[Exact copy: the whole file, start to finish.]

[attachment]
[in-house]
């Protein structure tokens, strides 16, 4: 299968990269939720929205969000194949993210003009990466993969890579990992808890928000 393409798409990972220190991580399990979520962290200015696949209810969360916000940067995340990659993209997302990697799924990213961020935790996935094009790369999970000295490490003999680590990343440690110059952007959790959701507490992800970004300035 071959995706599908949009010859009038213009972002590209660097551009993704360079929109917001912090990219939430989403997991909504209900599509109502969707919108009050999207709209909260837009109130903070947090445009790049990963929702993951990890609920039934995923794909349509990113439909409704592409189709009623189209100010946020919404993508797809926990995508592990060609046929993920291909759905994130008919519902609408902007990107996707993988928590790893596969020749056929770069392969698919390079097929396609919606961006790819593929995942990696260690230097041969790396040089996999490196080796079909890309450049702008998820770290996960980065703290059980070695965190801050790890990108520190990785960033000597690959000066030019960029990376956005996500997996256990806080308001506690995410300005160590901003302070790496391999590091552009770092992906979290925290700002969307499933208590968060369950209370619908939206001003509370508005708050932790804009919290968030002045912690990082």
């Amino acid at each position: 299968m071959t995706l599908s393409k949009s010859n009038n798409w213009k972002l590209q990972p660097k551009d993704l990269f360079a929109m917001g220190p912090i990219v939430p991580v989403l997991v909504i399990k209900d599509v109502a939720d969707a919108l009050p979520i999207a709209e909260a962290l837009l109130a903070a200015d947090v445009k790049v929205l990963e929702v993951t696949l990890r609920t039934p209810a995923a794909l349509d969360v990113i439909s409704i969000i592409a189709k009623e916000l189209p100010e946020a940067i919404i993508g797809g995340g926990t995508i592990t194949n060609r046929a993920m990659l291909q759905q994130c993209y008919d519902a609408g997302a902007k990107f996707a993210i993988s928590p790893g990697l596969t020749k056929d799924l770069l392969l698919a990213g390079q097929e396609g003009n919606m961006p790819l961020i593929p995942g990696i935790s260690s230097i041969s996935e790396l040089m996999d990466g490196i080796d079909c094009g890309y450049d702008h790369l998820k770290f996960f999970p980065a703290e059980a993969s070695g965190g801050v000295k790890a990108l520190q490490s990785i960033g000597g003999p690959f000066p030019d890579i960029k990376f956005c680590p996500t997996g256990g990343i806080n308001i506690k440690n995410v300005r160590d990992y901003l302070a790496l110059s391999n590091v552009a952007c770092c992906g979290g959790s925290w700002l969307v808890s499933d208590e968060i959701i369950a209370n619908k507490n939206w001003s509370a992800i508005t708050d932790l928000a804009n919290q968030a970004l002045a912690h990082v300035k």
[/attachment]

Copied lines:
[in-house]
């Protein structure tokens, strides 16, 4: 299968990269939720929205969000194949993210003009990466993969890579990992808890928000 393409798409990972220190991580399990979520962290200015696949209810969360916000940067995340990659993209997302990697799924990213961020935790996935094009790369999970000295490490003999680590990343440690110059952007959790959701507490992800970004300035 071959995706599908949009010859009038213009972002590209660097551009993704360079929109917001912090990219939430989403997991909504209900599509109502969707919108009050999207709209909260837009109130903070947090445009790049990963929702993951990890609920039934995923794909349509990113439909409704592409189709009623189209100010946020919404993508797809926990995508592990060609046929993920291909759905994130008919519902609408902007990107996707993988928590790893596969020749056929770069392969698919390079097929396609919606961006790819593929995942990696260690230097041969790396040089996999490196080796079909890309450049702008998820770290996960980065703290059980070695965190801050790890990108520190990785960033000597690959000066030019960029990376956005996500997996256990806080308001506690995410300005160590901003302070790496391999590091552009770092992906979290925290700002969307499933208590968060369950209370619908939206001003509370508005708050932790804009919290968030002045912690990082």
């Amino acid at each position: 299968m071959t995706l599908s393409k949009s010859n009038n798409w213009k972002l590209q990972p660097k551009d993704l990269f360079a929109m917001g220190p912090i990219v939430p991580v989403l997991v909504i399990k209900d599509v109502a939720d969707a919108l009050p979520i999207a709209e909260a962290l837009l109130a903070a200015d947090v445009k790049v929205l990963e929702v993951t696949l990890r609920t039934p209810a995923a794909l349509d969360v990113i439909s409704i969000i592409a189709k009623e916000l189209p100010e946020a940067i919404i993508g797809g995340g926990t995508i592990t194949n060609r046929a993920m990659l291909q759905q994130c993209y008919d519902a609408g997302a902007k990107f996707a993210i993988s928590p790893g990697l596969t020749k056929d799924l770069l392969l698919a990213g390079q097929e396609g003009n919606m961006p790819l961020i593929p995942g990696i935790s260690s230097i041969s996935e790396l040089m996999d990466g490196i080796d079909c094009g890309y450049d702008h790369l998820k770290f996960f999970p980065a703290e059980a993969s070695g965190g801050v000295k790890a990108l520190q490490s990785i960033g000597g003999p690959f000066p030019d890579i960029k990376f956005c680590p996500t997996g256990g990343i806080n308001i506690k440690n995410v300005r160590d990992y901003l302070a790496l110059s391999n590091v552009a952007c770092c992906g979290g959790s925290w700002l969307v808890s499933d208590e968060i959701i369950a209370n619908k507490n939206w001003s509370a992800i508005t708050d932790l928000a804009n919290q968030a970004l002045a912690h990082v300035k």